Cute Bug
Richard Augustin 
Although the new Beetle comes with sleeker lines and modern functions in the cabin, it still banks very much on nostalgia

Few models hold their appeal as well as the Volkswagen Beetle. It is a model with a nameplate that has stood the test of time, much like the MINI. Despite riding on the coattail of nostalgia, the current Beetle is still a fashionable attraction in the competitive motoring market. This was proven during the recent 12/12 Lazada campaign late last year.

In a specially coordinated marketing initiative orchestrated by Volkswagen Passenger Cars Malaysia (VPCM) and e-commerce Lazada Malaysia, 12 limited edition Beetles were made available for an exclusive online sale.

Priced enticingly at RM112,112 each, the three models bearing the ‘Herbie 53’ design motif in Pure White and White Silver as well as red ‘Hot Bug’ edition were snapped up in just 20 minutes!

Although the price and the limited edition tag may have helped persuade consumers to click on the ‘buy’ button, there is no denying that a large part of the success was down to the charm and allure of the Beetle itself. Here are the reasons why.


Fun design

With a noticeable bulbous design, the Beetle cuts a more masculine silhouette compared to its predecessors. The latest incarnation of the beloved bug is bigger and sportier in appearance, and exudes a premium supermini feel. Its most recent update affords the car more kit in the form of a redesigned bumper and tinted rear LED lights with standard features such as electronic folding heated wing mirrors, fog lamps with LED daytime running lights and 16-inch alloys. Colour options include Blue Silk, Habanero Orange, White Silver, Tornado Red, Dark Bronze, Pure White, White Silver Metallic and Bottle Green Metallic.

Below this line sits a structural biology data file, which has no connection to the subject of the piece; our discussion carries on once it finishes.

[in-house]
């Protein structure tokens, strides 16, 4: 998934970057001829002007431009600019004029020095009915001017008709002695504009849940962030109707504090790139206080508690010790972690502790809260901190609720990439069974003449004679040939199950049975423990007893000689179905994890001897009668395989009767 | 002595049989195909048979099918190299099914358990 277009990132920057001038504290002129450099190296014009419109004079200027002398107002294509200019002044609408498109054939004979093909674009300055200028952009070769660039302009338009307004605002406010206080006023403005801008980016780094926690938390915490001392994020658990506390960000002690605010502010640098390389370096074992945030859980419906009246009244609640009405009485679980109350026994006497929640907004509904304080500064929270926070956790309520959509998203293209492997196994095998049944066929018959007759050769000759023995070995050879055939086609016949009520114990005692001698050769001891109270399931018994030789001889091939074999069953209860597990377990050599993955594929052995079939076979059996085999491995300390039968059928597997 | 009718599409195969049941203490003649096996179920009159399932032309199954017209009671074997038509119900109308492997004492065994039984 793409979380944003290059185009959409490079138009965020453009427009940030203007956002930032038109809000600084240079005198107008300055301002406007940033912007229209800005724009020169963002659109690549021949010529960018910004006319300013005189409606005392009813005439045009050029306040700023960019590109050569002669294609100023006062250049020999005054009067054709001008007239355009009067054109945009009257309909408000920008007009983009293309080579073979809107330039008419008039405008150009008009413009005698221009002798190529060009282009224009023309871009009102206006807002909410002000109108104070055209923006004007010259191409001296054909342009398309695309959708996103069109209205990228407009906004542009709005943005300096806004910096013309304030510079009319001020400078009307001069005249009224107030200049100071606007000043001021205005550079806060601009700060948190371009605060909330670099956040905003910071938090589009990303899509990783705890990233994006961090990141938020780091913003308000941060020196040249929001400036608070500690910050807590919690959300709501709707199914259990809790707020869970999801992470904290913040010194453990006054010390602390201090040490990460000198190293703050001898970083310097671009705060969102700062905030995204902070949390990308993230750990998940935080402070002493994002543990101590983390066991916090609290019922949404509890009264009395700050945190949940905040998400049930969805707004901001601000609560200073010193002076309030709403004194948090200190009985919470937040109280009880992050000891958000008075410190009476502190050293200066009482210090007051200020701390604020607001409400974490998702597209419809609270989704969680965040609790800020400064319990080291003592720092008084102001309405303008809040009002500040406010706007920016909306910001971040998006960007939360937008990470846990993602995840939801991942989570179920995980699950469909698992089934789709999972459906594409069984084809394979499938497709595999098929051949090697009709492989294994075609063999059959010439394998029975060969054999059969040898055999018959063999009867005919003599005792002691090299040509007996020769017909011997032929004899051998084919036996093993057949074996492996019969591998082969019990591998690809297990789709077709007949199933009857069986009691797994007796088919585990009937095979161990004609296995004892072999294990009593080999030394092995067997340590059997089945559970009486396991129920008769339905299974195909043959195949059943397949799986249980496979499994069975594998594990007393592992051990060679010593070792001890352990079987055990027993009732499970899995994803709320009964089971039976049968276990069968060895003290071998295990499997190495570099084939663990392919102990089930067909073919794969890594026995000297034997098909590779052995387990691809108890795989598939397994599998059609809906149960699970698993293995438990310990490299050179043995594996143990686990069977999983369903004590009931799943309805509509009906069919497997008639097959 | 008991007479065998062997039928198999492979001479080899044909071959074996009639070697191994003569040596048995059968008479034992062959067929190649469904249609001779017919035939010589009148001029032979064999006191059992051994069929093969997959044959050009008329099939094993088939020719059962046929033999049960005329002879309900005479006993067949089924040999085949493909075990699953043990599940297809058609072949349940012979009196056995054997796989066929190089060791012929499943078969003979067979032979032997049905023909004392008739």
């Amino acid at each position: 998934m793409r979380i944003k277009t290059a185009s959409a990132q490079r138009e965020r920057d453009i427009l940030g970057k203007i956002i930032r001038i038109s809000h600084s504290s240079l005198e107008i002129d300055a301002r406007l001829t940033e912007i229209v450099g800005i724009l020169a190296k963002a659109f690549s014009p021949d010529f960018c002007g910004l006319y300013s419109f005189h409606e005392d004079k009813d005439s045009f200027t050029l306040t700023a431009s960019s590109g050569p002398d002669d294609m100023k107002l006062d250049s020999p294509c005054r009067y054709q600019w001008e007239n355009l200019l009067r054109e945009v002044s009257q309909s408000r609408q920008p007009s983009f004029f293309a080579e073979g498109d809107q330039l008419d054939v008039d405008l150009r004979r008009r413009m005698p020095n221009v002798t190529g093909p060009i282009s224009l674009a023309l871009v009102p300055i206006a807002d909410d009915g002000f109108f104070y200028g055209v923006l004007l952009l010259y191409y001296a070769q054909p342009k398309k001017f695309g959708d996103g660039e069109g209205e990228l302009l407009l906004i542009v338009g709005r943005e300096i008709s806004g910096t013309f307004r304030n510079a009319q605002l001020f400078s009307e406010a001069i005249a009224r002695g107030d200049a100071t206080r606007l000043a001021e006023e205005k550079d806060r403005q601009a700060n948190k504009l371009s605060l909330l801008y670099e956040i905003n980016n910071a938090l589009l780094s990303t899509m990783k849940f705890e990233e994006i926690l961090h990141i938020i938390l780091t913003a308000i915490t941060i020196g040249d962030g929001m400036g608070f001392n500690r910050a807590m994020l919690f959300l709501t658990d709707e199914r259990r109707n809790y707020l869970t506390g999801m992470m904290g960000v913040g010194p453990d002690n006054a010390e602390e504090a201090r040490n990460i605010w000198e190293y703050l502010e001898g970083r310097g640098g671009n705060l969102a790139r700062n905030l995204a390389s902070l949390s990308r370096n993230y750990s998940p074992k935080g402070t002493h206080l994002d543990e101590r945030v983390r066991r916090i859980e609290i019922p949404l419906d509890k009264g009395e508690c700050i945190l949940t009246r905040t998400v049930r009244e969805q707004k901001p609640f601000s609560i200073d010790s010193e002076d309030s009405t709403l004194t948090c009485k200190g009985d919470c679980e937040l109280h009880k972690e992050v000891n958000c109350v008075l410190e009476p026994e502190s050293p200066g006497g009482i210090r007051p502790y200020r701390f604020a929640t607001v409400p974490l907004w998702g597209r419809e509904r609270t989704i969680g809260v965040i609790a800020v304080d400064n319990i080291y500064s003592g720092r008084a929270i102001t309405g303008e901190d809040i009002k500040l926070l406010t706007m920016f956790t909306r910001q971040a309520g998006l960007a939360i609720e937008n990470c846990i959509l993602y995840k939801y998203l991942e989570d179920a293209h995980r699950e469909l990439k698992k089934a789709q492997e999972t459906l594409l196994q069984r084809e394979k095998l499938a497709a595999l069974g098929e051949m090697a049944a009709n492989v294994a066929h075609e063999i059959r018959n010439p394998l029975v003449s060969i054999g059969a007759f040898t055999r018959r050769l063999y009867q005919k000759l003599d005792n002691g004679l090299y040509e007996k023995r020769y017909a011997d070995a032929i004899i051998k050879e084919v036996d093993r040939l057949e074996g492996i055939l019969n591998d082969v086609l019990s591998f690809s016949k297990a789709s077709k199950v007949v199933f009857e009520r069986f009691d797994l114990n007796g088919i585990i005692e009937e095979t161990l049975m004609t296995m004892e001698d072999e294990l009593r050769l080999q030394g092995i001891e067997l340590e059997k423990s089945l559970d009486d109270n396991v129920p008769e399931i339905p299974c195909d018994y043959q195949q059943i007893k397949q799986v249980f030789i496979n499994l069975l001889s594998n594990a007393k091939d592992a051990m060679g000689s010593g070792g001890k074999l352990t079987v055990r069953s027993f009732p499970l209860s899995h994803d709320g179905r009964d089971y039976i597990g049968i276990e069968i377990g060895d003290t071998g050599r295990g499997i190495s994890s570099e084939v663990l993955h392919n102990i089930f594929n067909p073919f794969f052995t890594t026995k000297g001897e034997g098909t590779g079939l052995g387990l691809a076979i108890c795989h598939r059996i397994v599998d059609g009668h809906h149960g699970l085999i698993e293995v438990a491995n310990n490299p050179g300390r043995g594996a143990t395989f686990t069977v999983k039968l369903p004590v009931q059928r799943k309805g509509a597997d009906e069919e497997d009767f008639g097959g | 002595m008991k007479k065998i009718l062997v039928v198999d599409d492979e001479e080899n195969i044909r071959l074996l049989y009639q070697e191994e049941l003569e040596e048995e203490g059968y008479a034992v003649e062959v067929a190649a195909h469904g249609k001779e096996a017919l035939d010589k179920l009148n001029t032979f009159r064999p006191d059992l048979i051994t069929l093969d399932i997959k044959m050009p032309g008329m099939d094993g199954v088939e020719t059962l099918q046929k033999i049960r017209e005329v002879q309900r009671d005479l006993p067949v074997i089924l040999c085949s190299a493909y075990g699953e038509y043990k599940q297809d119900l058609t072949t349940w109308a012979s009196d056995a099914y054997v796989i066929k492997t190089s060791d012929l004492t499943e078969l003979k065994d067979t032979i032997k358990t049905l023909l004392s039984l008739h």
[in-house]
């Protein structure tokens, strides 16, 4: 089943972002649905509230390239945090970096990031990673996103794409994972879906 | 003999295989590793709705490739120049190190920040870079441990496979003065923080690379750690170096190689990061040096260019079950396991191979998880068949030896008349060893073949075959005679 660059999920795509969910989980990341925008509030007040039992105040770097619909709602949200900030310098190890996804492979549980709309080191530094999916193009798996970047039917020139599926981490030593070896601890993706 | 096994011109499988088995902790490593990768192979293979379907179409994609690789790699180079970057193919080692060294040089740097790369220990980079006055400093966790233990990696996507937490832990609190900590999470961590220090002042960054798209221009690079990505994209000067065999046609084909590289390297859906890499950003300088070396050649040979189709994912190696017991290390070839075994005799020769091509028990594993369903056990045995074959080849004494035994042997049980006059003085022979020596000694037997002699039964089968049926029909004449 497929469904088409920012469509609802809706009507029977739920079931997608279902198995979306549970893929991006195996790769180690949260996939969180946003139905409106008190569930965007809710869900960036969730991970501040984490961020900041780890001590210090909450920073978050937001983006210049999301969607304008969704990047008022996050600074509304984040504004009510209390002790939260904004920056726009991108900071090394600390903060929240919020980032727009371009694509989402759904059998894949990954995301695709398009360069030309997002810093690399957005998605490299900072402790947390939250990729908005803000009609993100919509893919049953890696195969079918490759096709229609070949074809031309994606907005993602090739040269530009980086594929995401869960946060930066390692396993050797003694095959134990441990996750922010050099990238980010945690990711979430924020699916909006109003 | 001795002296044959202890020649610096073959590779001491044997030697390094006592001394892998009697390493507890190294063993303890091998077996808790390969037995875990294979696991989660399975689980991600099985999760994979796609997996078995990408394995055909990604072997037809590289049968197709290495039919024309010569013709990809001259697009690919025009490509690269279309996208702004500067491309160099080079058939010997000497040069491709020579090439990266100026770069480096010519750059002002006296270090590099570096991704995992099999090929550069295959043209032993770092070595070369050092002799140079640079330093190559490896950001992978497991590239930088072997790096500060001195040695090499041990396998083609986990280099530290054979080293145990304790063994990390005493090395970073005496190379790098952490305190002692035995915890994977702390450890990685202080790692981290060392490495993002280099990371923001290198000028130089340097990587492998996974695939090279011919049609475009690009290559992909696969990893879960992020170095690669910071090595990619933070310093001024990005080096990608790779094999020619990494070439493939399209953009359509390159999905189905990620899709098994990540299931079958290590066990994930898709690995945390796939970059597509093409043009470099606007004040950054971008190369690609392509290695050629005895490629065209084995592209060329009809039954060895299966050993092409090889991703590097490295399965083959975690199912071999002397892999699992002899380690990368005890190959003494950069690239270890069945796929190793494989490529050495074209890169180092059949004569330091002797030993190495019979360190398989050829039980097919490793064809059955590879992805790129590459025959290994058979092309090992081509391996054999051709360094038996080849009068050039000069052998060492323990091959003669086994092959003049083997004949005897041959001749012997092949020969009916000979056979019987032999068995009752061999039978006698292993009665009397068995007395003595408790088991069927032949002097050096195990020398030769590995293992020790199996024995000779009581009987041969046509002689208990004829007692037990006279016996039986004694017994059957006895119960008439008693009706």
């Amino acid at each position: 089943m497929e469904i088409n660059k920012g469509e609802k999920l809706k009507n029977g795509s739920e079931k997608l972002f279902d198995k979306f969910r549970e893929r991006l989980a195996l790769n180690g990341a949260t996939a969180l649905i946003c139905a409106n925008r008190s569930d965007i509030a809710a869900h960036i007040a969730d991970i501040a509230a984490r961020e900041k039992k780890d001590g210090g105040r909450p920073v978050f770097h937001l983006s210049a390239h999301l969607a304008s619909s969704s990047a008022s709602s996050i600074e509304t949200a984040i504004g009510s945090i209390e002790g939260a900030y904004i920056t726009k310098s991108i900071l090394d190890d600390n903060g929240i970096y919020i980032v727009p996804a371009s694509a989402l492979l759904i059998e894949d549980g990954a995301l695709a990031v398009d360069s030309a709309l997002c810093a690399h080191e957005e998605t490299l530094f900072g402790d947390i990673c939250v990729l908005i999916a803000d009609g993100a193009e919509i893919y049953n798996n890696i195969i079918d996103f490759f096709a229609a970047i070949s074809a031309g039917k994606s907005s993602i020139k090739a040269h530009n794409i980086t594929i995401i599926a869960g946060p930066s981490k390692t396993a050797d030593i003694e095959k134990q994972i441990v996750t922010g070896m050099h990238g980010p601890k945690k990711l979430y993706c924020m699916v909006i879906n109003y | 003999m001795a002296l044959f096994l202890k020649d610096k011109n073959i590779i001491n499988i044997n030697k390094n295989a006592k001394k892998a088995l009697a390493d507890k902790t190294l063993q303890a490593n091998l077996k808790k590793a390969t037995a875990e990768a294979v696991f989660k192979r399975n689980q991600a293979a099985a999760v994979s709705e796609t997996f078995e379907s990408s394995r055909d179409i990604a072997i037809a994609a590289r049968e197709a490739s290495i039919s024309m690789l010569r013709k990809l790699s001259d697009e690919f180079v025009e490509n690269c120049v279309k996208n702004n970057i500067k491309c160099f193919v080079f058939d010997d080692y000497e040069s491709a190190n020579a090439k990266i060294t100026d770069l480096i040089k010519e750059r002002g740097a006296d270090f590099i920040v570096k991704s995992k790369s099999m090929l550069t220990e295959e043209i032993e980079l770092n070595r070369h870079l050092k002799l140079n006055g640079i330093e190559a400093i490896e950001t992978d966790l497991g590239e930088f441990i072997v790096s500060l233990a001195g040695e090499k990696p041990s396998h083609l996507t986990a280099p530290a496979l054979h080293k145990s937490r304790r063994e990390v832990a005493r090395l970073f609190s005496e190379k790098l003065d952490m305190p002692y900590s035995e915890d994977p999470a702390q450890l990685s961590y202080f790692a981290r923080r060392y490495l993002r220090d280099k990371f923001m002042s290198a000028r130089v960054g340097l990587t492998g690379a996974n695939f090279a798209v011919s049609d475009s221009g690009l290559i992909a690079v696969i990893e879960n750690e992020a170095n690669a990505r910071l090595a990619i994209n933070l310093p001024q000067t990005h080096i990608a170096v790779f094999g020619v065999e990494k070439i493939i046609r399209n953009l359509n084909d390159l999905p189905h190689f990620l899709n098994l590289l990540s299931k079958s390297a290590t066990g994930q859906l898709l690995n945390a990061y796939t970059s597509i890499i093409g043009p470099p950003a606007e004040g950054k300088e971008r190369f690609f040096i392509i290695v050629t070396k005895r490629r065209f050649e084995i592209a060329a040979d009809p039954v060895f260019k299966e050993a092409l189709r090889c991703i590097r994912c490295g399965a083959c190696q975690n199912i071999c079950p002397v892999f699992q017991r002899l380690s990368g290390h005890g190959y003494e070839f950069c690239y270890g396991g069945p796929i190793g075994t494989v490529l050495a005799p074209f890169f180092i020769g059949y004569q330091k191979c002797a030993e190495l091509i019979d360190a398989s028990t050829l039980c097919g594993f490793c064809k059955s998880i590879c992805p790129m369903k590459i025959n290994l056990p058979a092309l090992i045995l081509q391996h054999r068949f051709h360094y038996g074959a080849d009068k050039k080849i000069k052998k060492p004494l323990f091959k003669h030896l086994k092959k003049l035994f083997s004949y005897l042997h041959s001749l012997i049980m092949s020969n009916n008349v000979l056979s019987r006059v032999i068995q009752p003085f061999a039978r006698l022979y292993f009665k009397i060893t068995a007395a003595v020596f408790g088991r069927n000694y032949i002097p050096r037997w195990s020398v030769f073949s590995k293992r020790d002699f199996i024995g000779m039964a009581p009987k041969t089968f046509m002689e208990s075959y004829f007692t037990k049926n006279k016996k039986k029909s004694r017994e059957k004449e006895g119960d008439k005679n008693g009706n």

Cosy cabin

The retro appearance continues inside the cabin with a dashboard that incorporates a few throwback motifs inspired by the iconic 1960s model, such as the glove box and body-coloured interior trim. Up-to-date features include a 6.5-inch touchscreen head unit with USB, Bluetooth as well as eight speakers and two-zone climate control. Plush leather seats and a leather-wrapped multi-function steering wheel complete the comfortable and cosy cabin.

In terms of space, the Beetle seats four comfortably but the limited space in the rear will prove challenging for passengers on long-distance drives. Luggage space is also limited with just a little over 300 litres on offer, although it can be expanded to 900 litres with the back bench folded down.

The car is priced from RM136,888 (OTR without insurance)

The little engine

Under its hood is a 1.2-litre turbocharged TSI engine with an output of 105 PS. Together with a seven-speed automatic transmission DSG powering a maximum torque of 175 Nm, owners are ensured of a decently powered ride. Slipping the transmission into Sport provides an additional burst of power for more excitement but driven conservatively, the Beetle should prove more than enjoyable on the regular day-to-day commute. Fuel consumption is also impressive with a combined cycle of 5.5L per 100km. In terms of handling, the Beetle is adequate enough.


A pure lifestyle vehicle

The Beetle has grown up, but it remains pretty much a car that is viewed by most as cute and fun. This is predominantly why the model seems to hold a higher appeal with the fairer sex. However, that is not to say that the Beetle is just pretty to look at. It drives well and can be fun on the open road. It also comes with four airbags, Electronic Stability Control (ESC), Hill-Hold Control and sporty features such as Park Distance Control (PDC), which helps a great deal in parking. A five-year manufacturer warranty and five-year roadside assistance are icing on the proverbial cake.

Overall, the Beetle is a lifestyle vehicle, catered specifically to those who want something unique as part of their daily drive. If you want to stand out from the crowd, then this iconic ride is your best bet. Yes, it is extremely compact and comes at a price that could get you a proper sedan or even an SUV. But it wouldn’t be as much fun, would it?

This article first appeared in Focus Malaysia Issue 271.